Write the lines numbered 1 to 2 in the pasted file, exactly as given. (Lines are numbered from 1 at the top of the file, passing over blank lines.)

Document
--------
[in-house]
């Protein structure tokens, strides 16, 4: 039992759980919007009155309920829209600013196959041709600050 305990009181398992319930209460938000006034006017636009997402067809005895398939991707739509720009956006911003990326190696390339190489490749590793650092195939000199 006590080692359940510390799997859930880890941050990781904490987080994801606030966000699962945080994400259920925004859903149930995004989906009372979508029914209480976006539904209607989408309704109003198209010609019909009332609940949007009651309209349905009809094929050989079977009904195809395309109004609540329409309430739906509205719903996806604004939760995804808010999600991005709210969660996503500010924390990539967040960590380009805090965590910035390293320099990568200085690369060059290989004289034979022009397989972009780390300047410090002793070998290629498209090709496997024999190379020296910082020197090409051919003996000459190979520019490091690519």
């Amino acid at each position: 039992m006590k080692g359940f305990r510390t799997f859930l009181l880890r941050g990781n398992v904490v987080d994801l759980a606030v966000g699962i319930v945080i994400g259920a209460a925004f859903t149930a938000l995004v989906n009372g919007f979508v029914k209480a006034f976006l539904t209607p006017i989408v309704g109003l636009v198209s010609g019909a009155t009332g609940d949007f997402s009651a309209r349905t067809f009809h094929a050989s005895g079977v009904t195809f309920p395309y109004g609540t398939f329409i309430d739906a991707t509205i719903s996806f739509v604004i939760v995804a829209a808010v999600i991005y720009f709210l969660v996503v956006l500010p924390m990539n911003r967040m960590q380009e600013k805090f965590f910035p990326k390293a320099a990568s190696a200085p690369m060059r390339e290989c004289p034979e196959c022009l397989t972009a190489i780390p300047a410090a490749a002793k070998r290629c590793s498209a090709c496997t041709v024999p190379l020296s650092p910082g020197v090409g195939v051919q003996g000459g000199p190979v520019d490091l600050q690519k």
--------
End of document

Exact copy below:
[in-house]
């Protein structure tokens, strides 16, 4: 039992759980919007009155309920829209600013196959041709600050 305990009181398992319930209460938000006034006017636009997402067809005895398939991707739509720009956006911003990326190696390339190489490749590793650092195939000199 006590080692359940510390799997859930880890941050990781904490987080994801606030966000699962945080994400259920925004859903149930995004989906009372979508029914209480976006539904209607989408309704109003198209010609019909009332609940949007009651309209349905009809094929050989079977009904195809395309109004609540329409309430739906509205719903996806604004939760995804808010999600991005709210969660996503500010924390990539967040960590380009805090965590910035390293320099990568200085690369060059290989004289034979022009397989972009780390300047410090002793070998290629498209090709496997024999190379020296910082020197090409051919003996000459190979520019490091690519």